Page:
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Low Distress Tolerance in PTSD

Understanding its Causes, Consequences, and How to Improve Distress Tolerance

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Updated June 28, 2012

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Distress tolerance is defined as the actual or perceived ability to withstand emotional distress. Distress tolerance is an important ability to have. However, a number of studies have found that people with posttraumatic stress disorder (PTSD) struggle with low distress tolerance.

This isn't surprising given that people with PTSD often experience very intense negative emotions, such as shame, fear, anger, anxiety, guilt, and sadness. Intense emotions can be very difficult and frightening to experience and sit with. The stronger emotions are, the harder it is to manage them. In addition, when emotions are strong, it can be hard to identify what specific emotions you are experiencing. This can make emotions feel more frightening, unpredictable, and out of your control.

As a result, intense negative emotional experiences often lead people with PTSD to engage in unhealthy behaviors that help them get immediate relief from these emotions, such as deliberate self-harm, binge eating, substance use, or other impulsive behaviors. Although these behaviors may bring about some immediate relief, it is short-lived and the distress often comes back even stronger.

Fortunately, there are ways in which you can increase your tolerance of distress.

Increasing Distress Tolerance

There are a number of different ways to improve your distress tolerance. First, the more you are able to increase contact with, accept, and understand your emotions, the less frightening they may seem. There are a number of coping skills that can help with this, including journaling, mindfulness of emotions, and exposure. In addition, learning skills aimed at reducing negative reactions and evaluations of your emotions (also called secondary emotions) can make emotions feel less intense and upsetting. By using these skills, you may feel less like you need to get immediate relief from your emotions.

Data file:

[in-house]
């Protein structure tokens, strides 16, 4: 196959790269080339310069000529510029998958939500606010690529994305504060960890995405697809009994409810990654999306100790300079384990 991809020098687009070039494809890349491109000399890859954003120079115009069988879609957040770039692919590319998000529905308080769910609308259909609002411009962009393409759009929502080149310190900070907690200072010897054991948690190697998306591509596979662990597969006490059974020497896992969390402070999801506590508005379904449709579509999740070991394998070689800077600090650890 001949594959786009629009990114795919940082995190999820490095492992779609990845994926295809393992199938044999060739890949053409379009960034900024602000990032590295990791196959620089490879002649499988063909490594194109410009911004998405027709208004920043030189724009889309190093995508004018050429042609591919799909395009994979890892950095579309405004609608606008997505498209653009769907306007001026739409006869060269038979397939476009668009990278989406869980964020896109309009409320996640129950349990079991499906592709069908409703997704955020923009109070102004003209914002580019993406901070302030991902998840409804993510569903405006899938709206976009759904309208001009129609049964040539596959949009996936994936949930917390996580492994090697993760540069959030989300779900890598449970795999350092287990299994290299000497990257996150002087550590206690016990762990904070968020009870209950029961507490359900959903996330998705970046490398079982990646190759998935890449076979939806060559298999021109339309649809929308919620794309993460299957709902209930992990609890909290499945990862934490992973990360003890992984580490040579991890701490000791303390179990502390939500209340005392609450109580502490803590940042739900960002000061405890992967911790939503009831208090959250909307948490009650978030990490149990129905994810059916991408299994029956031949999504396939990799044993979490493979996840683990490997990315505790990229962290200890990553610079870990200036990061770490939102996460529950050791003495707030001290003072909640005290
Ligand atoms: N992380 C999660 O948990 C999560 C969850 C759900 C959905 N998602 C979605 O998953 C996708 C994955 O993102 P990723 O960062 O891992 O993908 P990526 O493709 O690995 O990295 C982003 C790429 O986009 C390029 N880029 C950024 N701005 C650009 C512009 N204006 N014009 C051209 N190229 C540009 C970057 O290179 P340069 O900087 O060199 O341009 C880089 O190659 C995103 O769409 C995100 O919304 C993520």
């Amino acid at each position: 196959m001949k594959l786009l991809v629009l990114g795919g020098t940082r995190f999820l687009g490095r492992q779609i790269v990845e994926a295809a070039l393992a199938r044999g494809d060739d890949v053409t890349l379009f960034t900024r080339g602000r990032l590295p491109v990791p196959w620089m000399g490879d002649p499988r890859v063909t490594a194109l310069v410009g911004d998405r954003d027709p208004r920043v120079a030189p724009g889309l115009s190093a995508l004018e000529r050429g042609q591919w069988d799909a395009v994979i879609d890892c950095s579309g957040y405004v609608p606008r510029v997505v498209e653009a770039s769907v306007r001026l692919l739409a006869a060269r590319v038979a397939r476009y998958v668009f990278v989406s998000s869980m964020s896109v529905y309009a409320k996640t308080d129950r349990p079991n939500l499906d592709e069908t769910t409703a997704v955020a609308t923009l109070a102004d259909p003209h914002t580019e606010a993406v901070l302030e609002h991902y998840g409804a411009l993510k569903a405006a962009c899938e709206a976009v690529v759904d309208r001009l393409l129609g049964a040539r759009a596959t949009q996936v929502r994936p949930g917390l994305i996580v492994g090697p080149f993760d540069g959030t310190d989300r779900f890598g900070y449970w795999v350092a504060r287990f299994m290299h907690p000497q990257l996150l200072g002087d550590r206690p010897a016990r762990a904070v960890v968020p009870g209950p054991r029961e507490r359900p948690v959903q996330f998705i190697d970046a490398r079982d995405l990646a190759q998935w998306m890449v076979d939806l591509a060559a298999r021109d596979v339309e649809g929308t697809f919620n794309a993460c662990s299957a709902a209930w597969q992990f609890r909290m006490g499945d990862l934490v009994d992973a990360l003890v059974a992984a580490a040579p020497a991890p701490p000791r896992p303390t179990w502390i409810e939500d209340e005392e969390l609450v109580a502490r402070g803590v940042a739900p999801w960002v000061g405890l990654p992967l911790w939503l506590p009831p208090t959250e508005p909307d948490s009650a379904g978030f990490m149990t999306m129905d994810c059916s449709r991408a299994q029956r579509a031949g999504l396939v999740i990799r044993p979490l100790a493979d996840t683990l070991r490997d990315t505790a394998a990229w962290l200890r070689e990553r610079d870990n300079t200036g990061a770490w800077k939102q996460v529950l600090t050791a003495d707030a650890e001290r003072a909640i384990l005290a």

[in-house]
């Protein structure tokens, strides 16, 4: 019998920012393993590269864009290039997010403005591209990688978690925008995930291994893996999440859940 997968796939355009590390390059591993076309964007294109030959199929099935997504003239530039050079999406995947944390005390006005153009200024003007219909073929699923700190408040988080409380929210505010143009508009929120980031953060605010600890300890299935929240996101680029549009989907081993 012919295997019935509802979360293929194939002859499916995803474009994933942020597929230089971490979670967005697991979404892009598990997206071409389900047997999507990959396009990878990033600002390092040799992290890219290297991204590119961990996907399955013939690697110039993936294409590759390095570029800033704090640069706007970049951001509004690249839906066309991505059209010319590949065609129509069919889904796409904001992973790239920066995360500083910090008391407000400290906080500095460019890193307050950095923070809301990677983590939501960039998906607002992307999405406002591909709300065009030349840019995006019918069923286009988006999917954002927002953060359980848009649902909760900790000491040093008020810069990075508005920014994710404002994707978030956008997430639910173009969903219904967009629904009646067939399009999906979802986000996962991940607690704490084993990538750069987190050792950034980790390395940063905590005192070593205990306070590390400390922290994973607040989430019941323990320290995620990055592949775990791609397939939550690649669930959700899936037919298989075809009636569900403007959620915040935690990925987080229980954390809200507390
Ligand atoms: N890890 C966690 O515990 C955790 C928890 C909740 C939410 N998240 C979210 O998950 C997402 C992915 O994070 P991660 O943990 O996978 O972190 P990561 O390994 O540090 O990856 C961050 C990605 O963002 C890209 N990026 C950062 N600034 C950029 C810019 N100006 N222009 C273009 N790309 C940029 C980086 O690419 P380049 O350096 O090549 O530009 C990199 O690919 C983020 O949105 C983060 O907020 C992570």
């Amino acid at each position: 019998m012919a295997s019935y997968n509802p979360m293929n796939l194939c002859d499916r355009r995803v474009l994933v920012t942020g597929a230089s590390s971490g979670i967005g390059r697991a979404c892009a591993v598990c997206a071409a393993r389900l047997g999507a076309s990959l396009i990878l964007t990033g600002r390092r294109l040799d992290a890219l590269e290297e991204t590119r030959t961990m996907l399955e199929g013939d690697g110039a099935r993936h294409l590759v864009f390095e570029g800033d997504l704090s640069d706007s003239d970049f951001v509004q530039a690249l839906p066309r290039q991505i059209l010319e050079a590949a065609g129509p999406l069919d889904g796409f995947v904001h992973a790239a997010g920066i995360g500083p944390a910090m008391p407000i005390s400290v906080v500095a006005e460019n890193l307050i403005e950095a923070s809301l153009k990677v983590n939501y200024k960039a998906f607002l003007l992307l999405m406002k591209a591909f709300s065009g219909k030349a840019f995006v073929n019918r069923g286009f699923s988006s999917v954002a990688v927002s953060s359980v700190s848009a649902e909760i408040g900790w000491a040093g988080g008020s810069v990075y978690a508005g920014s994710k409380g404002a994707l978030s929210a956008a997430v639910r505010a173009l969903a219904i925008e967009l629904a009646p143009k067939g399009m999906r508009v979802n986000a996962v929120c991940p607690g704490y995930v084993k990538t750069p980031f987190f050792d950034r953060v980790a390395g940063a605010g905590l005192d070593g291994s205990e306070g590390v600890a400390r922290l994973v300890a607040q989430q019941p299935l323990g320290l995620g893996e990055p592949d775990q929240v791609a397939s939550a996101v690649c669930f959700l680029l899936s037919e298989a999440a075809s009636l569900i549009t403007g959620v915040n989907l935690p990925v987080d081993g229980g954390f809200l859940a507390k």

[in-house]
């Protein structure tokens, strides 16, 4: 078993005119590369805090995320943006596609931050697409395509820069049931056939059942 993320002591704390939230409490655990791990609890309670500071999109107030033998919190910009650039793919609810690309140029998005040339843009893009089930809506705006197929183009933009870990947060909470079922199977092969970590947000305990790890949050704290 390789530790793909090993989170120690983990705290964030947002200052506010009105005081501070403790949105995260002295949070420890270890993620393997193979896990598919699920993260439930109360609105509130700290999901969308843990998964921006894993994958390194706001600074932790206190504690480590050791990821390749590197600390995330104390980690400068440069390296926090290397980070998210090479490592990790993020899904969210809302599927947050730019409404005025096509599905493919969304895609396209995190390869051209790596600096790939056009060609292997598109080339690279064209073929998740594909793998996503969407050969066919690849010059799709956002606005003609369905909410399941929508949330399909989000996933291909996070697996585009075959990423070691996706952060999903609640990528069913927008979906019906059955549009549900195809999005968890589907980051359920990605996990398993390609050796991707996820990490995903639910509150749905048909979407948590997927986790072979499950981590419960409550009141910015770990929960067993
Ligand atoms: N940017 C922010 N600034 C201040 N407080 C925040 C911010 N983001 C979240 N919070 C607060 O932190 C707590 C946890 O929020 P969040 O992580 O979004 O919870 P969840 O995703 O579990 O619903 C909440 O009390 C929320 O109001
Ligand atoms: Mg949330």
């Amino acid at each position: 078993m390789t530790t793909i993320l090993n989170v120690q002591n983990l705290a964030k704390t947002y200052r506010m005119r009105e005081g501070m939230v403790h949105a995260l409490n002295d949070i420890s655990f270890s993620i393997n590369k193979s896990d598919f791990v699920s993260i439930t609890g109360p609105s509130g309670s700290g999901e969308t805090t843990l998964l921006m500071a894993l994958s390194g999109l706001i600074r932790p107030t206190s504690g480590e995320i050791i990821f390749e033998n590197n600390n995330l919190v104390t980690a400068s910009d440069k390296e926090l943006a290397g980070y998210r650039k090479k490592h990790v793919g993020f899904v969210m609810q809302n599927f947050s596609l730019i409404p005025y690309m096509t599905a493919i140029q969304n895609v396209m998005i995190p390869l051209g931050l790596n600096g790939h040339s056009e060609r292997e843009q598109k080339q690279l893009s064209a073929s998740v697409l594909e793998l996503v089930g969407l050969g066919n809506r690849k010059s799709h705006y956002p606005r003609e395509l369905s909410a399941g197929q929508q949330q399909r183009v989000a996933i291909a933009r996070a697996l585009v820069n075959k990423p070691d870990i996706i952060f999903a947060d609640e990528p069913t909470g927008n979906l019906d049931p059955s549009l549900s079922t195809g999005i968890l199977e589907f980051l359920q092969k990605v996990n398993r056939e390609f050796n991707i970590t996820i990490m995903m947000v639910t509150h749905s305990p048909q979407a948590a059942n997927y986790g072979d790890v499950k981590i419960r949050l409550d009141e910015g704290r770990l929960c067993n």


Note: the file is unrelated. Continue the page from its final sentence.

It can also be helpful to monitor your emotions so you have a better sense of what triggers certain emotions. This can make emotions feel more predictable. By knowing what types of things trigger your emotions, you can also plan ahead to cope with emotions in a healthy way. Distraction is another strategy that can help "take the edge off" of intense emotional experiences. Distraction is a particularly useful strategy when you are in a situation where you are unable to employ other healthy coping strategies, such as while at work or in school.

Finally, certain treatments have been found to increase distress tolerance. Dialectical Behavior Therapy (or DBT) provides you with a number of different skills that are directly focused on increasing distress tolerance. In addition, interoceptive exposure has been found to be helpful in increasing tolerance of internal sensations (for example, increased heart rate, muscle tension) that are often associated with intense emotional experiences.

Increasing your tolerance of emotions can be a long and difficult process. Initially, it may be very stressful to come into contact with your emotions. However, the more you are able to do so, the easier it will get. Distress tolerance is like a muscle. The more you work at it, the stronger your ability to tolerate distress will become. As you start working toward increasing your distress tolerance, it may be helpful to reach out to friends and family for support or work with a therapist. This can make the process feel safer and less distressing. There are a number of websites available that can help you find a therapist in your area.

Source:

Vujanovic, A.A., Bernstein, A., & Litz, B.T. (2011). Traumatic stress. In M.J.Zvolensky, A. Bernstein, & A.A. Vujanovic (Eds.), Distress Tolerance: Theory, Research, and Clinical Applications (pp. 126-148). New York: Guilford Press.

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